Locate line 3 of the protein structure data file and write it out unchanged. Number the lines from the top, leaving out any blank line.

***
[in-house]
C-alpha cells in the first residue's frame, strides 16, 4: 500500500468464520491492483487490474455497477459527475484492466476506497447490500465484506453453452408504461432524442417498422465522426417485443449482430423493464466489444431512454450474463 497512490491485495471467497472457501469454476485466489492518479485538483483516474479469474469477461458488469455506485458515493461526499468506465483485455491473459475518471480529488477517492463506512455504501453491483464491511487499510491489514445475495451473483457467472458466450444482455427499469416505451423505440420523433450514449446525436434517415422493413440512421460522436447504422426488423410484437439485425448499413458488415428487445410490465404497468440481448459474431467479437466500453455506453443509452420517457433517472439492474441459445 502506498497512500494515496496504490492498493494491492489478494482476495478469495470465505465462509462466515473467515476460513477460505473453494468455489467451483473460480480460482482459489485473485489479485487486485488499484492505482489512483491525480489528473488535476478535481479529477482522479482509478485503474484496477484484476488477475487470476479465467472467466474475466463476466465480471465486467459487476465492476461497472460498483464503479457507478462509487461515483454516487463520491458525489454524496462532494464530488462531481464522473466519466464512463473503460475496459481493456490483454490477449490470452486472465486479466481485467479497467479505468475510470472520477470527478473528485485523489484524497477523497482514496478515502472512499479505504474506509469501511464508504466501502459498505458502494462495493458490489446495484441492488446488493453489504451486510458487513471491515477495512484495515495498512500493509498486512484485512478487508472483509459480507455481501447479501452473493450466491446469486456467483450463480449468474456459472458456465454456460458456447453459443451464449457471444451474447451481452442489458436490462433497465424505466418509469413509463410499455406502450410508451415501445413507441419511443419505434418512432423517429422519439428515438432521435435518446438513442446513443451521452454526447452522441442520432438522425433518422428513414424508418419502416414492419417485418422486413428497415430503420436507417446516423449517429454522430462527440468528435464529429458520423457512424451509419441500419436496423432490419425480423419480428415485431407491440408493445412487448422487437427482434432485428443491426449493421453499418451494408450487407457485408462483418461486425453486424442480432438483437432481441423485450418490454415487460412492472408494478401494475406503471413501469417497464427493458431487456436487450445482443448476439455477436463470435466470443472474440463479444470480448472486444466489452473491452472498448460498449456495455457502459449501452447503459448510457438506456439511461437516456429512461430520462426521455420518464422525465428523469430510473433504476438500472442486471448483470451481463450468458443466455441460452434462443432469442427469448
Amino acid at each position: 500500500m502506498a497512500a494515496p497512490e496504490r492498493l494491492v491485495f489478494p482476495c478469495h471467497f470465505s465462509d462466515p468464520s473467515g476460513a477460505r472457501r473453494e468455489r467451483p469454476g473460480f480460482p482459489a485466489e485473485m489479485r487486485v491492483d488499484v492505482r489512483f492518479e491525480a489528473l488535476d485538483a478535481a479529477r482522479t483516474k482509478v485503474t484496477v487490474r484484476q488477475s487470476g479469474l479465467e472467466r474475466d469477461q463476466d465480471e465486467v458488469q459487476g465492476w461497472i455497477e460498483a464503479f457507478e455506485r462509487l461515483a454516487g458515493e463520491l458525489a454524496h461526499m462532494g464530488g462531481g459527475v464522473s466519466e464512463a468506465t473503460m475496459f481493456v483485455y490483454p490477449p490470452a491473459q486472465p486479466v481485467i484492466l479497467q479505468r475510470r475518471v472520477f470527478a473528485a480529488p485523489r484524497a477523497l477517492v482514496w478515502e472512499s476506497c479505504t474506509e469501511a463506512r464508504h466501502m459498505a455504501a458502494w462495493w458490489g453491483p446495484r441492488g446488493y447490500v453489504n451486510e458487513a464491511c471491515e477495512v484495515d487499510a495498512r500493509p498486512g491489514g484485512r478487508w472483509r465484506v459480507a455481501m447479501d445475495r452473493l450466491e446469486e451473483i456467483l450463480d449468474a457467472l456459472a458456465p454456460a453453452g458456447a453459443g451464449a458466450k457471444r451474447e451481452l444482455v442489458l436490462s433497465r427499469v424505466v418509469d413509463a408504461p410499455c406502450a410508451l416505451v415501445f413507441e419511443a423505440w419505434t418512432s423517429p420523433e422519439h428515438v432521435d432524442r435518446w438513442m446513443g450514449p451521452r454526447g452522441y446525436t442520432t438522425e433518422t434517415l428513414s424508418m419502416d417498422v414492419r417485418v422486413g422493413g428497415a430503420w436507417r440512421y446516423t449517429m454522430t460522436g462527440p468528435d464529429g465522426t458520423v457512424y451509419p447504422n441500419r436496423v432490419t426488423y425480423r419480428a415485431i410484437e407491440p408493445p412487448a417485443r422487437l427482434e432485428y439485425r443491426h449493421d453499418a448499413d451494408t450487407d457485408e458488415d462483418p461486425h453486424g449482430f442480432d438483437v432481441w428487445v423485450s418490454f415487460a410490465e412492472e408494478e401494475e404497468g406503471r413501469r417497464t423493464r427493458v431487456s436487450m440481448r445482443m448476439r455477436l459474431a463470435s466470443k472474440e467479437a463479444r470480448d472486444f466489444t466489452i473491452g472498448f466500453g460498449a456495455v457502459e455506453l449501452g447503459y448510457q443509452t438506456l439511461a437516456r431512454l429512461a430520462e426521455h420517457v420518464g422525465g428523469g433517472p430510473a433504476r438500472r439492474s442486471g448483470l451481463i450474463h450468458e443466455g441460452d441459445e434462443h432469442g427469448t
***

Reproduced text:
Amino acid at each position: 500500500m502506498a497512500a494515496p497512490e496504490r492498493l494491492v491485495f489478494p482476495c478469495h471467497f470465505s465462509d462466515p468464520s473467515g476460513a477460505r472457501r473453494e468455489r467451483p469454476g473460480f480460482p482459489a485466489e485473485m489479485r487486485v491492483d488499484v492505482r489512483f492518479e491525480a489528473l488535476d485538483a478535481a479529477r482522479t483516474k482509478v485503474t484496477v487490474r484484476q488477475s487470476g479469474l479465467e472467466r474475466d469477461q463476466d465480471e465486467v458488469q459487476g465492476w461497472i455497477e460498483a464503479f457507478e455506485r462509487l461515483a454516487g458515493e463520491l458525489a454524496h461526499m462532494g464530488g462531481g459527475v464522473s466519466e464512463a468506465t473503460m475496459f481493456v483485455y490483454p490477449p490470452a491473459q486472465p486479466v481485467i484492466l479497467q479505468r475510470r475518471v472520477f470527478a473528485a480529488p485523489r484524497a477523497l477517492v482514496w478515502e472512499s476506497c479505504t474506509e469501511a463506512r464508504h466501502m459498505a455504501a458502494w462495493w458490489g453491483p446495484r441492488g446488493y447490500v453489504n451486510e458487513a464491511c471491515e477495512v484495515d487499510a495498512r500493509p498486512g491489514g484485512r478487508w472483509r465484506v459480507a455481501m447479501d445475495r452473493l450466491e446469486e451473483i456467483l450463480d449468474a457467472l456459472a458456465p454456460a453453452g458456447a453459443g451464449a458466450k457471444r451474447e451481452l444482455v442489458l436490462s433497465r427499469v424505466v418509469d413509463a408504461p410499455c406502450a410508451l416505451v415501445f413507441e419511443a423505440w419505434t418512432s423517429p420523433e422519439h428515438v432521435d432524442r435518446w438513442m446513443g450514449p451521452r454526447g452522441y446525436t442520432t438522425e433518422t434517415l428513414s424508418m419502416d417498422v414492419r417485418v422486413g422493413g428497415a430503420w436507417r440512421y446516423t449517429m454522430t460522436g462527440p468528435d464529429g465522426t458520423v457512424y451509419p447504422n441500419r436496423v432490419t426488423y425480423r419480428a415485431i410484437e407491440p408493445p412487448a417485443r422487437l427482434e432485428y439485425r443491426h449493421d453499418a448499413d451494408t450487407d457485408e458488415d462483418p461486425h453486424g449482430f442480432d438483437v432481441w428487445v423485450s418490454f415487460a410490465e412492472e408494478e401494475e404497468g406503471r413501469r417497464t423493464r427493458v431487456s436487450m440481448r445482443m448476439r455477436l459474431a463470435s466470443k472474440e467479437a463479444r470480448d472486444f466489444t466489452i473491452g472498448f466500453g460498449a456495455v457502459e455506453l449501452g447503459y448510457q443509452t438506456l439511461a437516456r431512454l429512461a430520462e426521455h420517457v420518464g422525465g428523469g433517472p430510473a433504476r438500472r439492474s442486471g448483470l451481463i450474463h450468458e443466455g441460452d441459445e434462443h432469442g427469448t